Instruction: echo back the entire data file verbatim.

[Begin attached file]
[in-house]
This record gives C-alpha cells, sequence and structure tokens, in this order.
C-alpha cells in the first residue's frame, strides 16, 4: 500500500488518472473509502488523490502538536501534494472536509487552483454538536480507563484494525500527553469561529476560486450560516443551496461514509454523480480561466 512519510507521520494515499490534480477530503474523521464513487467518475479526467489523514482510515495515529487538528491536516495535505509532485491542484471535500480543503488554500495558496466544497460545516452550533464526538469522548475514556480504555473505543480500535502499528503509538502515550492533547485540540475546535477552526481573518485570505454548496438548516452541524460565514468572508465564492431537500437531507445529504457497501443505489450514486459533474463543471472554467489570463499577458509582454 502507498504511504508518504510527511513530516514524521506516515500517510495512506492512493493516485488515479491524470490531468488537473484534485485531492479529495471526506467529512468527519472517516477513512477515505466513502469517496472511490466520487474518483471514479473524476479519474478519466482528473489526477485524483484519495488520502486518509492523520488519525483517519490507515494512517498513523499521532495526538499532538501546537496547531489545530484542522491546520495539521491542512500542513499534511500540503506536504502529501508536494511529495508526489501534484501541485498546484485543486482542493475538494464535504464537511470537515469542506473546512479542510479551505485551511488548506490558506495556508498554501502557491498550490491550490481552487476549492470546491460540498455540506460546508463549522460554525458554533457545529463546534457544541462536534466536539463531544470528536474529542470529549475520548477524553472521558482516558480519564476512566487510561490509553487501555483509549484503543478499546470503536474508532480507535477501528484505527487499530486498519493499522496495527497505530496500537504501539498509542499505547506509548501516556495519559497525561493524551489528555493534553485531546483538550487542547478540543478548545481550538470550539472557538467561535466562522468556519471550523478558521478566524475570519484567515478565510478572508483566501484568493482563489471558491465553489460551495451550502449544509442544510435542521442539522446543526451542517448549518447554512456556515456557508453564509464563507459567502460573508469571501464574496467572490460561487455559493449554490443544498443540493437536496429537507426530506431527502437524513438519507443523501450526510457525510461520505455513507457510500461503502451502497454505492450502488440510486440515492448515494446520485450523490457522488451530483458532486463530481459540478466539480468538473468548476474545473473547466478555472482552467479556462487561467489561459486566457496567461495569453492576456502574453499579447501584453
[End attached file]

[in-house]
This record gives C-alpha cells, sequence and structure tokens, in this order.
C-alpha cells in the first residue's frame, strides 16, 4: 500500500488518472473509502488523490502538536501534494472536509487552483454538536480507563484494525500527553469561529476560486450560516443551496461514509454523480480561466 512519510507521520494515499490534480477530503474523521464513487467518475479526467489523514482510515495515529487538528491536516495535505509532485491542484471535500480543503488554500495558496466544497460545516452550533464526538469522548475514556480504555473505543480500535502499528503509538502515550492533547485540540475546535477552526481573518485570505454548496438548516452541524460565514468572508465564492431537500437531507445529504457497501443505489450514486459533474463543471472554467489570463499577458509582454 502507498504511504508518504510527511513530516514524521506516515500517510495512506492512493493516485488515479491524470490531468488537473484534485485531492479529495471526506467529512468527519472517516477513512477515505466513502469517496472511490466520487474518483471514479473524476479519474478519466482528473489526477485524483484519495488520502486518509492523520488519525483517519490507515494512517498513523499521532495526538499532538501546537496547531489545530484542522491546520495539521491542512500542513499534511500540503506536504502529501508536494511529495508526489501534484501541485498546484485543486482542493475538494464535504464537511470537515469542506473546512479542510479551505485551511488548506490558506495556508498554501502557491498550490491550490481552487476549492470546491460540498455540506460546508463549522460554525458554533457545529463546534457544541462536534466536539463531544470528536474529542470529549475520548477524553472521558482516558480519564476512566487510561490509553487501555483509549484503543478499546470503536474508532480507535477501528484505527487499530486498519493499522496495527497505530496500537504501539498509542499505547506509548501516556495519559497525561493524551489528555493534553485531546483538550487542547478540543478548545481550538470550539472557538467561535466562522468556519471550523478558521478566524475570519484567515478565510478572508483566501484568493482563489471558491465553489460551495451550502449544509442544510435542521442539522446543526451542517448549518447554512456556515456557508453564509464563507459567502460573508469571501464574496467572490460561487455559493449554490443544498443540493437536496429537507426530506431527502437524513438519507443523501450526510457525510461520505455513507457510500461503502451502497454505492450502488440510486440515492448515494446520485450523490457522488451530483458532486463530481459540478466539480468538473468548476474545473473547466478555472482552467479556462487561467489561459486566457496567461495569453492576456502574453499579447501584453